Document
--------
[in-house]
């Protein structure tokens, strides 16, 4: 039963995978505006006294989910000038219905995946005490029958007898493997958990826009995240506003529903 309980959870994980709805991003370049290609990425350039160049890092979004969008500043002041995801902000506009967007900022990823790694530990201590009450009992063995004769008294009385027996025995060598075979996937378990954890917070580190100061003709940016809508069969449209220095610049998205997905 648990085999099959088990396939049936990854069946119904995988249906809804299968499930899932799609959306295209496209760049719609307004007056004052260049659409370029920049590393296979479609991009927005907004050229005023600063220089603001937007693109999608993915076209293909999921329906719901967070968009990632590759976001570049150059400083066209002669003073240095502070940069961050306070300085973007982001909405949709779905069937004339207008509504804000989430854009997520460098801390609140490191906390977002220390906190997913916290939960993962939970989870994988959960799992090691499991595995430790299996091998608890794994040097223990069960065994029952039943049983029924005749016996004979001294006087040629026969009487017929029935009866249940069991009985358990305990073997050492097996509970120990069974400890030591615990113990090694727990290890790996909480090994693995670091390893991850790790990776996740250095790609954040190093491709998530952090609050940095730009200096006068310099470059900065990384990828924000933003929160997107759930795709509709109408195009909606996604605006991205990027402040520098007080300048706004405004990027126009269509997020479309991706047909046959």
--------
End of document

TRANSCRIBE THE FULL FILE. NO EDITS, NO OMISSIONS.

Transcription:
[in-house]
């Protein structure tokens, strides 16, 4: 039963995978505006006294989910000038219905995946005490029958007898493997958990826009995240506003529903 309980959870994980709805991003370049290609990425350039160049890092979004969008500043002041995801902000506009967007900022990823790694530990201590009450009992063995004769008294009385027996025995060598075979996937378990954890917070580190100061003709940016809508069969449209220095610049998205997905 648990085999099959088990396939049936990854069946119904995988249906809804299968499930899932799609959306295209496209760049719609307004007056004052260049659409370029920049590393296979479609991009927005907004050229005023600063220089603001937007693109999608993915076209293909999921329906719901967070968009990632590759976001570049150059400083066209002669003073240095502070940069961050306070300085973007982001909405949709779905069937004339207008509504804000989430854009997520460098801390609140490191906390977002220390906190997913916290939960993962939970989870994988959960799992090691499991595995430790299996091998608890794994040097223990069960065994029952039943049983029924005749016996004979001294006087040629026969009487017929029935009866249940069991009985358990305990073997050492097996509970120990069974400890030591615990113990090694727990290890790996909480090994693995670091390893991850790790990776996740250095790609954040190093491709998530952090609050940095730009200096006068310099470059900065990384990828924000933003929160997107759930795709509709109408195009909606996604605006991205990027402040520098007080300048706004405004990027126009269509997020479309991706047909046959």